Evergreen Apps Challenge winners announced
Seattle - The State of Washington, King County, and City of Seattle announced the winners last night for the "Evergreen Apps Challenge," from 20 finalists. These innovative mobile and web applications will connect residents to services and help people create useful experiences out of the data that government creates on a day to day basis.
Winners in the competition were selected by a panel of industry experts and congratulated on Oct. 1 by King County Executive Dow Constantine and Seattle Mayor Mike McGinn, along with a gathering of industry leaders at Seattle City Hall.
"People in our region will soon benefit from these apps, and we can be proud of the talented local developers who are building reputations as innovators at the same time they are building the tools," said Constantine.
"Evergreen Apps Challenge" was announced in April 2012 during the first Startup Weekend - Government. Developers had until Sept. 6 to develop and submit their applications, which are now publicly available at EvergreenApps.org. Prize of over $75,000 were awarded to the winners, with the inclusion of two People's Choice awards which were chosen by attendees by popular vote at the event on Oct. 1.
"We are pleased to see so many high-quality apps developed as a result of this contest", said Will Saunders, policy and program director for the State Broadband Office. "We hope these developers will attract investors and build business opportunities in our apps economy."
Entries were reviewed by a panel of expert judges, including Francis Benjamin, of Washington State University; Adam Gentz, of BizXchange; Mónica Guzmán, of Geekwire; Susannah Malarkey, Executive Director of the Technology Alliance; Manny Medina, CEO of GroupTalent; Jason Preston, co-founder of Dent the Future; and Bill Schrier, Deputy Director of the Center for Digital Government.
The apps were assessed against a range of criteria including innovation, user experience and design, potential impact on Washington State, King County, and/or Seattle residents, visitors and businesses. They also had to be available for public use for the next year.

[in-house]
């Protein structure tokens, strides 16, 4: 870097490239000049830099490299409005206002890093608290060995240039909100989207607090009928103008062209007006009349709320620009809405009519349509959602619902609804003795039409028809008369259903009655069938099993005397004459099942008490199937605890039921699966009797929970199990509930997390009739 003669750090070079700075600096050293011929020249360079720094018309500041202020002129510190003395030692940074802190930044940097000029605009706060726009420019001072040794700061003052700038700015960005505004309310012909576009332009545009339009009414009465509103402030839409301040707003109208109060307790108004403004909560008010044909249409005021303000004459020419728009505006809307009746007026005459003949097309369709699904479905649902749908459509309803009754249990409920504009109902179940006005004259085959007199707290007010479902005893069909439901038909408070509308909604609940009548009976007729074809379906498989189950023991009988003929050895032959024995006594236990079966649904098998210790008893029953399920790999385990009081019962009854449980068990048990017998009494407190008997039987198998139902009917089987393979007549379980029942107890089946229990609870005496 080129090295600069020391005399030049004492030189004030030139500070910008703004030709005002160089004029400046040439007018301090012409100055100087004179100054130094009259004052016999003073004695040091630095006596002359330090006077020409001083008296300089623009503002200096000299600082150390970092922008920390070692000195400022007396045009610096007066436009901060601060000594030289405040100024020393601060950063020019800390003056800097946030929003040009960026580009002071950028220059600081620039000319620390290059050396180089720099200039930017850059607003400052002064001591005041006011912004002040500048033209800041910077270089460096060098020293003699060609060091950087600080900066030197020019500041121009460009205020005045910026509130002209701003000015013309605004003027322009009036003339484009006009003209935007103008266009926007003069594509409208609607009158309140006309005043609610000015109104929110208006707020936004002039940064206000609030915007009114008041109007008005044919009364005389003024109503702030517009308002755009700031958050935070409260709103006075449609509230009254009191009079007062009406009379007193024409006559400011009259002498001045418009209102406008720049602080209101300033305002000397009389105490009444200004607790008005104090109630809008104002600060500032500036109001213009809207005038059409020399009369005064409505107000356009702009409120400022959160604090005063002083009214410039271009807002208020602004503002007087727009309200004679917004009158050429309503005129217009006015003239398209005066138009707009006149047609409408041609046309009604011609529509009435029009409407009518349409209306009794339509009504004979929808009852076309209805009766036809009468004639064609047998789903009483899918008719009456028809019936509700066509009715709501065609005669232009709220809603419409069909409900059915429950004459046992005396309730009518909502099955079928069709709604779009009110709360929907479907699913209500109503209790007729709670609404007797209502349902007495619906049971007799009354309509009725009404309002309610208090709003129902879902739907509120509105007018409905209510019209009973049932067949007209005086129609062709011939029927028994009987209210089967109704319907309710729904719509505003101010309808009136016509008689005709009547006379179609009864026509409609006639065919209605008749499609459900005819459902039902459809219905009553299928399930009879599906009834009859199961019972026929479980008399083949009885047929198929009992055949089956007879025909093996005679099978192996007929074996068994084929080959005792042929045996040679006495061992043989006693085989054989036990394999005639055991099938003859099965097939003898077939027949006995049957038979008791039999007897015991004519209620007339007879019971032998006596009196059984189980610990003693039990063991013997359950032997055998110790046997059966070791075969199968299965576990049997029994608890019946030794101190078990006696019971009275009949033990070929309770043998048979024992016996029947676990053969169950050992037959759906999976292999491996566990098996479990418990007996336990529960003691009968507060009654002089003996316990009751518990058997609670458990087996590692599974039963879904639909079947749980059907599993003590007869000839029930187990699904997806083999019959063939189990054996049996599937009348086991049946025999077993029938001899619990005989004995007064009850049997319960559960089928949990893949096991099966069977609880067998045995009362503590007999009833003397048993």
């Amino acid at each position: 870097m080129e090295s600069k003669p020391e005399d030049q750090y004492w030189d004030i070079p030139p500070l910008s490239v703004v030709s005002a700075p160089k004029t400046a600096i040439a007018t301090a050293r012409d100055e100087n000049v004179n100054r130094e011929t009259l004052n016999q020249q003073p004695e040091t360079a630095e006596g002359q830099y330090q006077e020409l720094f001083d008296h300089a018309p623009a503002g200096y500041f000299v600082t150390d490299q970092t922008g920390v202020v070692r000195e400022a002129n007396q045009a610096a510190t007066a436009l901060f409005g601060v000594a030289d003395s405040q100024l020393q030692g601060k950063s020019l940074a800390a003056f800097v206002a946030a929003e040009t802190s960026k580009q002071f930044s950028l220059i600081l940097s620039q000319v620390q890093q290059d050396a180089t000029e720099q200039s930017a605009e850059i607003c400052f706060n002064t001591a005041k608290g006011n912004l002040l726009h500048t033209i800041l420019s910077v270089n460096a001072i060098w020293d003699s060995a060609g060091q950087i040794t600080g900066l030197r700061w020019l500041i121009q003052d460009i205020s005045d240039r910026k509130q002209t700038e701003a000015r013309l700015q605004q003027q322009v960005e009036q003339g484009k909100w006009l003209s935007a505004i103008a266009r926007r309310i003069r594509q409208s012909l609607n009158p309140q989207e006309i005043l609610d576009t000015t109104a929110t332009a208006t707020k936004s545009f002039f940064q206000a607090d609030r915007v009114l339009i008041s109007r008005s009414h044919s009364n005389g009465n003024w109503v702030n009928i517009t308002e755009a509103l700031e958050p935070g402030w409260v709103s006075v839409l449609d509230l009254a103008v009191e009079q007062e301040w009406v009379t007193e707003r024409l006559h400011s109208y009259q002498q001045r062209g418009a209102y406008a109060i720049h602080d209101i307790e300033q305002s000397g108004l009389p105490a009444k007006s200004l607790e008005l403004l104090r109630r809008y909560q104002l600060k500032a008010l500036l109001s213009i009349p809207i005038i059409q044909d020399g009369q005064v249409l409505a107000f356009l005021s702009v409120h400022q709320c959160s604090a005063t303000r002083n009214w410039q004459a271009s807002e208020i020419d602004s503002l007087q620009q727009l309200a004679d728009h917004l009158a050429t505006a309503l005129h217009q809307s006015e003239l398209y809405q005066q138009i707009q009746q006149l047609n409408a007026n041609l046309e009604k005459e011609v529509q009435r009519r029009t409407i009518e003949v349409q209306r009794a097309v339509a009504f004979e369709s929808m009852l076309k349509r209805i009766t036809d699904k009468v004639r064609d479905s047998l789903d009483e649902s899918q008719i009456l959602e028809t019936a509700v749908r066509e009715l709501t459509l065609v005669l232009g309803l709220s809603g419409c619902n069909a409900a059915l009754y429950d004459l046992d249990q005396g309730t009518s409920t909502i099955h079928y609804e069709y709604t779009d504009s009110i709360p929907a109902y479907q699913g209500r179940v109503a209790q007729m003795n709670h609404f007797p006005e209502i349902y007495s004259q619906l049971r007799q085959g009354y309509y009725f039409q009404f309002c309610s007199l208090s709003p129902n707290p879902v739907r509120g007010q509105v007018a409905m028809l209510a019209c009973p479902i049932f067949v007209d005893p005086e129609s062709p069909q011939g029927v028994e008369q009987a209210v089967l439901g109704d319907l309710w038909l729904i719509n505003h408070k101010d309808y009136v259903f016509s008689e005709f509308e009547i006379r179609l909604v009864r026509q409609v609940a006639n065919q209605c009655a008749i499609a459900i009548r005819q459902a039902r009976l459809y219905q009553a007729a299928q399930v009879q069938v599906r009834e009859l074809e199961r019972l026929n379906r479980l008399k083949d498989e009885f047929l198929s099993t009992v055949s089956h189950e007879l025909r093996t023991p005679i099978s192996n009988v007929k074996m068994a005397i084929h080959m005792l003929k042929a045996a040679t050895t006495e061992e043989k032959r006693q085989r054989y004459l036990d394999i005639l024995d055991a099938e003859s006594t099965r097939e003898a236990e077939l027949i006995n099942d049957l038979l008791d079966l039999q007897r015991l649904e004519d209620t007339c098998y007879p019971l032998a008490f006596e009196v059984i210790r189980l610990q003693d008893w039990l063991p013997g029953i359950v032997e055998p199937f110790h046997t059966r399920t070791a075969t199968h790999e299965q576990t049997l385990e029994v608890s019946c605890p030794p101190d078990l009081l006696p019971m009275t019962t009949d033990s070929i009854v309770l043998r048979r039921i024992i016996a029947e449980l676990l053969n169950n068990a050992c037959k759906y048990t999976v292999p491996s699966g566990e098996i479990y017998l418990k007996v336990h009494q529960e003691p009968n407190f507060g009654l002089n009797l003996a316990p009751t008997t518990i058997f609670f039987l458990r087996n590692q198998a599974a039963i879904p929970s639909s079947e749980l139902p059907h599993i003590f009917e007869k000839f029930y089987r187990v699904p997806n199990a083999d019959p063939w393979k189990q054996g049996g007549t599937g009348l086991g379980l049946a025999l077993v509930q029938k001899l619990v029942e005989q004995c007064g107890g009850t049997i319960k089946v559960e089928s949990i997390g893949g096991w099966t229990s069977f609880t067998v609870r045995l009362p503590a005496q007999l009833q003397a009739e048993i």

The Good Government prize was awarded to Seattle Rainwatch, a real-time web-based weather system that provides short-term forecasts, or nowcasts and rain accumulation totals in Seattle. The Best City App went to Trash Backwards, a mobile app encouraging reuse and upcycle solutions to combat the problem of excess stuff in our society. The Best County App went to Food Inspector, which displays the King County food inspection results in an easy to understand manner with a goal of improving the visibility of the food inspection results. Best State App prize went to Living Voters Guide, a non-partisan resource that fosters civil discussion and nuanced deliberation and provides titles and descriptions of current ballot measures from the Washington's Secretary of State and county elections bureaus. The Best Multijurisdictional prize was awarded to Which Bus, which combines both trip planning and real-time bus information in just a few easy steps, all within one app. People's Choice awards went to Which Bus, and Alike. Honorable Mention went to Trash Backwards, a two-time winner. Second-place overall went to Which Bus, a three-time winner, and the grand prize was awarded to Living Voters Guide.
"It was exciting to see so many up and coming software developers honored at City Hall yesterday," said Seattle's McGinn. "I'm looking forward to using the award winning apps and to future collaboration between government and our region's vast pool of tech talent."
Winning applications are available online.
Data sets that were provided by the sponsors:
The Washington State Broadband Office is funded through the American Recovery and Reinvestment Act and is charged with coordination, programming, and outreach on broadband issues including opportunities for funding. As part of this effort, WSBO launched the state's first interactive broadband map showing service availability in our state by provider, technology and advertised speeds. The map is available on the WSBO website.